Monday November 20, 2017

Vaccine Price Drop will Save Millions of Child Lives in World’s Poorest Countries, says UNICEF

The U.N. children’s fund reports 1.5 million children under five die each year from illnesses preventable by vaccines

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FILE - Health official administers a polio vaccine to a child in Kawo Kano, Nigeria.VOA

Geneva, October 20, 2016: The U.N. Children’s Fund reports a steep drop in the price of a crucial childhood vaccine will prevent millions of deaths in dozens of the world’s poorest countries.

The U.N. children’s fund reports 1.5 million children under five die each year from illnesses preventable by vaccines. Thanks to a breakthrough deal with six pharmaceutical companies to lower the price of a pentavalent vaccine many of these deaths will be averted.

The vaccine alliance GAVI funds immunization programs in developing countries. Click To Tweet

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Director of UNICEF’s supply and procurement headquarters, Shanelle Hall, says it has taken 16 years to bring down the price of the vaccine.

“From next year through 2019, we will be able to procure this pentavalent vaccine, which protects children against diphtheria, tetanus, pertussis, hepatitis B and Haemophilus influenza B for less than one dollar a dose, and that is half the price that we pay this year, this month, this week,” she said.

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Hall says that averages out to 84 cents a dose. She says 90 percent of the world’s children under five who die from vaccine-preventable diseases live in countries where vaccines are not fully funded by donors. She says the lower vaccine cost will make a difference between life and death.

“This price decrease will generate a savings of over $366 million for donors and governments who finance the vaccine,” she said. “And, it is important for access and also for pressures on national budgets.”

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The vaccine alliance GAVI funds immunization programs in developing countries. It estimates 5.7 million fewer children will die between 2011 and 2020 in 80 countries that will procure these cheap vaccines.

Hall says by 2020 donors will pay less as national budgets increasingly cover the cost of the pentavalent vaccines themselves. (VOA)

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Experts Say Measles Victims Dropped Below 100,000 in 2016

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Measles Victims Dropped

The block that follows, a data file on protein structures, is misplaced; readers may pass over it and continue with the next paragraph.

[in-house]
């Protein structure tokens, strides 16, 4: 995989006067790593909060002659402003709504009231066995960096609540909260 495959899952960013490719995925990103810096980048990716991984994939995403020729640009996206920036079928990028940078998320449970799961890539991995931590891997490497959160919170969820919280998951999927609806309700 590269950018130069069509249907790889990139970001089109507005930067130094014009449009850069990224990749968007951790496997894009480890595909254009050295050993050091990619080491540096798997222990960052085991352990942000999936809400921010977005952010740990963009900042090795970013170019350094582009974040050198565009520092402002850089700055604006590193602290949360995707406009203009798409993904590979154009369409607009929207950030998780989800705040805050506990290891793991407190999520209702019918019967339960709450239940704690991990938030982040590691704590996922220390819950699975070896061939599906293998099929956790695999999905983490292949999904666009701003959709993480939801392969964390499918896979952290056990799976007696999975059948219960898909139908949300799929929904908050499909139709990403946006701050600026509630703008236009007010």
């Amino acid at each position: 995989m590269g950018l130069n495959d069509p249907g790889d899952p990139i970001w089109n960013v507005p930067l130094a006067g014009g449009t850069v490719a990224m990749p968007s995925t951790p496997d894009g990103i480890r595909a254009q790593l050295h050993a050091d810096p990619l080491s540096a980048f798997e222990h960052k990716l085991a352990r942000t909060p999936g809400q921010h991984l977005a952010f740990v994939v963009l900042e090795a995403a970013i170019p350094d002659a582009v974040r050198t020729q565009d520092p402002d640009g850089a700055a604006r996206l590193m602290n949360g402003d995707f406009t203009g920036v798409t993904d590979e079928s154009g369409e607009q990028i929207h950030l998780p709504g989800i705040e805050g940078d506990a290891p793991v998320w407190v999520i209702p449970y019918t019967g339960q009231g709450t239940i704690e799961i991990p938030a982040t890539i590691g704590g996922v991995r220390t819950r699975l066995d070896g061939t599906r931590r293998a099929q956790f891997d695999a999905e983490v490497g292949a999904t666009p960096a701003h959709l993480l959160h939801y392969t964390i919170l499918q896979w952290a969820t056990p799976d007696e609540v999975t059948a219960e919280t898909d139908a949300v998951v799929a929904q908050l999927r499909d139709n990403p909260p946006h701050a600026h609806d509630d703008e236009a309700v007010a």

Foriza Begum, background, a newly arrived Rohingya Muslim from Myanmar, reacts to her daughter Nosmin Fatima's scream as she receives a vaccination to prevent measles and rubella at a makeshift medical center in Teknaf, Bangladesh. VOA
  • Latest reports of WHO, UNICEF, and the U.S. Centers for Disease Control and Prevention say the rate of deaths from measles has dropped.
  • As per experts, a number of people who died from measles in 2016 were about 90,000, compared to 550,000 in 2000.

The World Health Organization, UNICEF, and the U.S. Centers for Disease Control and Prevention say the rate of deaths from measles has dropped 84 percent since the beginning of a global vaccination campaign in 2000.

Experts say the number of people who died from the disease in 2016 was about 90,000, compared to more than 550,000 deaths in 2000. This marks the first time that worldwide measles deaths have fallen to less than 100,000 per year.

Robert Linkins, of the Measles and Rubella Initiative at the CDC, said in a statement that “saving an average of 1.3 million lives per year through vaccine is an incredible achievement and makes a world free of measles seem possible, even probable, in our lifetime.”

Since 2000, some 5.5 billion doses of measles vaccine have been administered to children through routine immunization services and mass vaccination campaigns. The disease is contagious through air particles and can spread quickly. The disease kills more people every year than any other vaccine-preventable disease.

But the WHO says the world is still far from reaching regional measles elimination goals. Since 2009, officials have managed to deliver a first dose of the vaccine to 85 percent of the babies who need it, but there has been no improvement in that rate in eight years. And only 64 percent of the affected population has gotten the second dose, which comes when a child is four or five years old.

The WHO says “far too many children” — about 20.8 million — have not had their first vaccine dose. Most of those children live in Nigeria, India, Pakistan, Indonesia, Ethiopia and the Democratic Republic of Congo.

The disease puts children at risk of developing complications such as pneumonia, diarrhea, encephalitis, and blindness.(VOA)